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Avoid Hudson MFG at all costs...

Discussion in 'Handguns: Autoloaders' started by swampcrawler, Dec 13, 2018.

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  1. Rembrandt

    Rembrandt Member

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    One part of me wants to buy the Hudson I saw at a LGS, just because it might follow the pattern of other troubled guns in history that became extinct, and are now highly collectible. The down side of that, it would be a gamble and possibly take 25-30 years to see a positive result......in which case I might not be around to say "I told you so".

    This situation is not going to end well. Supplier hasn't been paid for work done, Hudson says the supplier didn't make parts to spec, therefore we are not paying you. In the end both parties will suffer, attorneys will have a new revenue stream, and a possibly good product will fade into the sunset.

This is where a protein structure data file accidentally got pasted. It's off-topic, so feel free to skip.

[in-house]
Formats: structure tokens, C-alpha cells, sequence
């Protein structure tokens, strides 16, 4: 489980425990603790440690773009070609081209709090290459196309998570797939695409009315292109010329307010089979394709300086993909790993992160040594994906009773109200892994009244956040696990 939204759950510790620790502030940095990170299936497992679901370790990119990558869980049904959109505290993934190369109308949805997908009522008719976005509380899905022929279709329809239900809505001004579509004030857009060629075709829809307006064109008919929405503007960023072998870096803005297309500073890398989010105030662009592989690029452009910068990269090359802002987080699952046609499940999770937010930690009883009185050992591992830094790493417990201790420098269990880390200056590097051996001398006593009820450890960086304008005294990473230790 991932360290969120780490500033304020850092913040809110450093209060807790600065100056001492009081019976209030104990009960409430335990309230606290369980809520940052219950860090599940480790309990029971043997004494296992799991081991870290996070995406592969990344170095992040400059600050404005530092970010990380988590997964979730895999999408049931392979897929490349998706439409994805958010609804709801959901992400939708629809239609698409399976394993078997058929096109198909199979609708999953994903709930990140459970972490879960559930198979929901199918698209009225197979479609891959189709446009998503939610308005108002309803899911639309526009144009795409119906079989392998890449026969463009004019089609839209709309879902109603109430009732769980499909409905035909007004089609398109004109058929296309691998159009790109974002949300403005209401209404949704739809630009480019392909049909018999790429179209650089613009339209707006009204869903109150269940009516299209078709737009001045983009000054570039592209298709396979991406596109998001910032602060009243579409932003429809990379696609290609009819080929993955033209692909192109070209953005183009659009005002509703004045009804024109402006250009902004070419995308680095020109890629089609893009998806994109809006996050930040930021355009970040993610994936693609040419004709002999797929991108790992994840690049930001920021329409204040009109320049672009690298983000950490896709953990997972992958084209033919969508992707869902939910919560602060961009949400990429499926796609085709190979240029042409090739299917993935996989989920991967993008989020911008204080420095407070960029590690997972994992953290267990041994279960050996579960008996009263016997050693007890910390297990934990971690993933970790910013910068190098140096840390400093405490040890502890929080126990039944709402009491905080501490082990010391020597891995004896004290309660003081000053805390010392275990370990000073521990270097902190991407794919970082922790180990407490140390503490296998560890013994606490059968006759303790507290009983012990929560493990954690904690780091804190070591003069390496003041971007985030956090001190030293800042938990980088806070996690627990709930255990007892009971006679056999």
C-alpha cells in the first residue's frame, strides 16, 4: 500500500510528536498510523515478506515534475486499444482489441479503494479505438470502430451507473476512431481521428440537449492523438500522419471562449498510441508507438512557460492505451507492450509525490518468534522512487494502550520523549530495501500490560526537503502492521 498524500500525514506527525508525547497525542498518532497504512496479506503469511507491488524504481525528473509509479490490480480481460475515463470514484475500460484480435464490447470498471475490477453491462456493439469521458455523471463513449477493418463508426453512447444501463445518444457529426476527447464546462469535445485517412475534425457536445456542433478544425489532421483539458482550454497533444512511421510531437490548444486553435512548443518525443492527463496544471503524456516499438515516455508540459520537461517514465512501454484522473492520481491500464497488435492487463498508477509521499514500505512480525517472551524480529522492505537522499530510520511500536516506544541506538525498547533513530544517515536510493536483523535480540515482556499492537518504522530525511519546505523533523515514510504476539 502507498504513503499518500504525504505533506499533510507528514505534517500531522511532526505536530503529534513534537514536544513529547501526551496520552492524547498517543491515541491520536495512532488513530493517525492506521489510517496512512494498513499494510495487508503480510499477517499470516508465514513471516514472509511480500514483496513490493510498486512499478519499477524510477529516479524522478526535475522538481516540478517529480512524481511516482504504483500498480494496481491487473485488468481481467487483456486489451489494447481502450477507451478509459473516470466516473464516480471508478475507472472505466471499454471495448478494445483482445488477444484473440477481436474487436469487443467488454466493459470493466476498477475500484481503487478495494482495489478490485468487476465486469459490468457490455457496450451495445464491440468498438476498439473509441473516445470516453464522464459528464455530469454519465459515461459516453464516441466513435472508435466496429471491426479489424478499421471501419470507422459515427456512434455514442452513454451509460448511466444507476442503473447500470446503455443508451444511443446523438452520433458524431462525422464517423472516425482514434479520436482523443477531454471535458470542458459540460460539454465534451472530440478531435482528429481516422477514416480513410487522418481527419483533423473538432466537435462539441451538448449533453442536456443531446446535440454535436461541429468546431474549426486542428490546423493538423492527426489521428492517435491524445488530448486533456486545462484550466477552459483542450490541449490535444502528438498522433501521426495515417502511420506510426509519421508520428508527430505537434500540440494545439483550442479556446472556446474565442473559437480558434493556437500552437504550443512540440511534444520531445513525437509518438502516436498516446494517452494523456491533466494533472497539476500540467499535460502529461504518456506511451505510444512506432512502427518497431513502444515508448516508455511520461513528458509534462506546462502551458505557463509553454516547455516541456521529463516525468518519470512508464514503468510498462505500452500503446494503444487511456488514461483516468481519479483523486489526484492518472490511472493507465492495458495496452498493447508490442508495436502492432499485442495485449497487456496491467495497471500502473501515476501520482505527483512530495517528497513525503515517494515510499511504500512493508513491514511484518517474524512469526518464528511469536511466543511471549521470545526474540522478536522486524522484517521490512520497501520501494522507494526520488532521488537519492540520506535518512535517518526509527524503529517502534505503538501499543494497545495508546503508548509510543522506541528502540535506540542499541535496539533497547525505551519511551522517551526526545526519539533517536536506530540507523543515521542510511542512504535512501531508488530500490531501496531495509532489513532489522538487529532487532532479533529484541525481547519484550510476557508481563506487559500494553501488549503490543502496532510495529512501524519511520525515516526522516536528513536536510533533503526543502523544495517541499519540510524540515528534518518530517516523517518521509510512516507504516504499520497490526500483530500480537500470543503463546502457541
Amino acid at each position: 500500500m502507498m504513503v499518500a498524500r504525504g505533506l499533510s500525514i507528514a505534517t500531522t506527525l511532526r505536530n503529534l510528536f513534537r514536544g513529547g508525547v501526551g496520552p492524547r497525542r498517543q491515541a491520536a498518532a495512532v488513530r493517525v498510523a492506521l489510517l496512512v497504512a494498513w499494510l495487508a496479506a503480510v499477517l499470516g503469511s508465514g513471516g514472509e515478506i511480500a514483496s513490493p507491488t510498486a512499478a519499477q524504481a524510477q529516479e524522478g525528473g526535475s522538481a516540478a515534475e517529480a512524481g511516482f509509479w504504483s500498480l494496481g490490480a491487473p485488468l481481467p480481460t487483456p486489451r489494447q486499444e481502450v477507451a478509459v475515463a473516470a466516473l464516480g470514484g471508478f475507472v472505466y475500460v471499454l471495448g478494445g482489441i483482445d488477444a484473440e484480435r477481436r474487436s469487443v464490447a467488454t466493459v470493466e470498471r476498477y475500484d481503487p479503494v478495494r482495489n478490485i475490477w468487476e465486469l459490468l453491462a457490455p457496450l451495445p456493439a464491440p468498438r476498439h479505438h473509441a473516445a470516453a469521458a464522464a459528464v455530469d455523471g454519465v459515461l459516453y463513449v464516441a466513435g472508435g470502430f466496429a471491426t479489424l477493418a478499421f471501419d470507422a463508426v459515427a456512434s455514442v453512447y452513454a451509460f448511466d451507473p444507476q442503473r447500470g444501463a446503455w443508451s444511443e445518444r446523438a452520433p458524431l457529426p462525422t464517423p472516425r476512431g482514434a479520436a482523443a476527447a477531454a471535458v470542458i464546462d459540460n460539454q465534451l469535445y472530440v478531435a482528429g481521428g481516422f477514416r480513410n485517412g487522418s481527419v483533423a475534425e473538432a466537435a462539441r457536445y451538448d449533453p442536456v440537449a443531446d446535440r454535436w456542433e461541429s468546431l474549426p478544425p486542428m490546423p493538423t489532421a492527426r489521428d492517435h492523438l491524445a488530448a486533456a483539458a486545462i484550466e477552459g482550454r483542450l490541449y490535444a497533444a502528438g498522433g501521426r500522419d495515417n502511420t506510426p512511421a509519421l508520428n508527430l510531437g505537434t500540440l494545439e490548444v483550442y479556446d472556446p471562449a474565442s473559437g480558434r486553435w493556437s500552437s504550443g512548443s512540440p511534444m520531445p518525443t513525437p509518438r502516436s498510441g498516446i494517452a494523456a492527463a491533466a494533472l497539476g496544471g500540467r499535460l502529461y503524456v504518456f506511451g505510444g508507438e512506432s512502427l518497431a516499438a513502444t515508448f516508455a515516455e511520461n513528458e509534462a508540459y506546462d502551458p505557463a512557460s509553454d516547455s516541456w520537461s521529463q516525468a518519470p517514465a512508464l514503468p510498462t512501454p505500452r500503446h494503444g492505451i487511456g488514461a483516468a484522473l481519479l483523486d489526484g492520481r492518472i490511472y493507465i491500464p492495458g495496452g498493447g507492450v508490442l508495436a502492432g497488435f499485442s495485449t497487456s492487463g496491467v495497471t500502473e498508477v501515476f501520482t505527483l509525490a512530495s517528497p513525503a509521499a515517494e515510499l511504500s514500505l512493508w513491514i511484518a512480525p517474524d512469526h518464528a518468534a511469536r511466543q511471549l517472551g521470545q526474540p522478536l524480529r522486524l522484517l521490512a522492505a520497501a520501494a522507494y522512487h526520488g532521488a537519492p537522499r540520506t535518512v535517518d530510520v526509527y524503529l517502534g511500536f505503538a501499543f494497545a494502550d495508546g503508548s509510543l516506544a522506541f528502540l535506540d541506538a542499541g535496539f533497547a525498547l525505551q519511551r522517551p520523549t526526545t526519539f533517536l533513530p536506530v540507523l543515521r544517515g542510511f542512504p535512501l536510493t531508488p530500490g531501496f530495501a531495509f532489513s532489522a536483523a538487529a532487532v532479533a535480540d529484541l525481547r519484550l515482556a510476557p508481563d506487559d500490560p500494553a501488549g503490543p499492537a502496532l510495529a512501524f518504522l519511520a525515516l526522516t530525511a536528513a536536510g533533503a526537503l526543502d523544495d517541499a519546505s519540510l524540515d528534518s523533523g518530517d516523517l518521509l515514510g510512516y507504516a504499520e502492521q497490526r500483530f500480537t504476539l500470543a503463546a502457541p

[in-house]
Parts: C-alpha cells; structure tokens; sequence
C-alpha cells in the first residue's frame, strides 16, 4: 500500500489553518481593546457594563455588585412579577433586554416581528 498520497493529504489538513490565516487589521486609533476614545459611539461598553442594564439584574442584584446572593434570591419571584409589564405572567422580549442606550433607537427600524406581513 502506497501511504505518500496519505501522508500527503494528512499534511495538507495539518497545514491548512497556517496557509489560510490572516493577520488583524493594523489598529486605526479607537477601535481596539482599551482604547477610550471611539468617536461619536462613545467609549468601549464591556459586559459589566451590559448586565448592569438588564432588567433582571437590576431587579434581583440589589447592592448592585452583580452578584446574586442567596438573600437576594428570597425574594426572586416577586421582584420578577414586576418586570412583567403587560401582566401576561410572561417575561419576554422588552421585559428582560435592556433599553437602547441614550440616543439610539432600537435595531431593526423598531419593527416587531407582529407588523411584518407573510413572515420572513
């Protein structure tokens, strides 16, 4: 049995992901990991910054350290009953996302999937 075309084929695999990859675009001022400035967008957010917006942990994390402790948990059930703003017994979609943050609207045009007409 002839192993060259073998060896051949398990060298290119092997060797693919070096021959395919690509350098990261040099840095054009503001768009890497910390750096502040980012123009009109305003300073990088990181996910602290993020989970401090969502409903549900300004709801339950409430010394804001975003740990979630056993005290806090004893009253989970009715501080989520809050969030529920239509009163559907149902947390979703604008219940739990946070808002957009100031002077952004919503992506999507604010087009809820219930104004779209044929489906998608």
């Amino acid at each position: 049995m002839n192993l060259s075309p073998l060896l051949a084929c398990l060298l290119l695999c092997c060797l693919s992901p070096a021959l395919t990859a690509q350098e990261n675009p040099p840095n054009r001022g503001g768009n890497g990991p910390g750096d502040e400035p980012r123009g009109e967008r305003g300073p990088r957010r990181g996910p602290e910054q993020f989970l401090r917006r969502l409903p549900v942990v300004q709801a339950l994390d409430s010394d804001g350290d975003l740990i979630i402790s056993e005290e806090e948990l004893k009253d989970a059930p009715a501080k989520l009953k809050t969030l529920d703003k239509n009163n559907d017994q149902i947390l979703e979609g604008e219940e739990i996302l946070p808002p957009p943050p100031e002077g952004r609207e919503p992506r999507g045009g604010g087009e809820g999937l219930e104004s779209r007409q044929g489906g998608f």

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  2. JR24

    JR24 Member

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    I have to say, if the one I rented was accurate I would have one. I loved the feel, balance and trigger.

    Problem was i couldn't hold 6" at 7 yards with it, despite an excellent feeling trigger. I had brought my Glock 17 as a comparison that day and shot a nice 2" 10 round group to prove I wasnt crazy shaky.

    I really, really, wanted to like it and expected to order one after the range session but it was not to be. Apparently I dodged a bullet.

    The H9 money turned into my EDC 226 Legion SAO, which i love and shoot very well, so I definately dodged a bullet.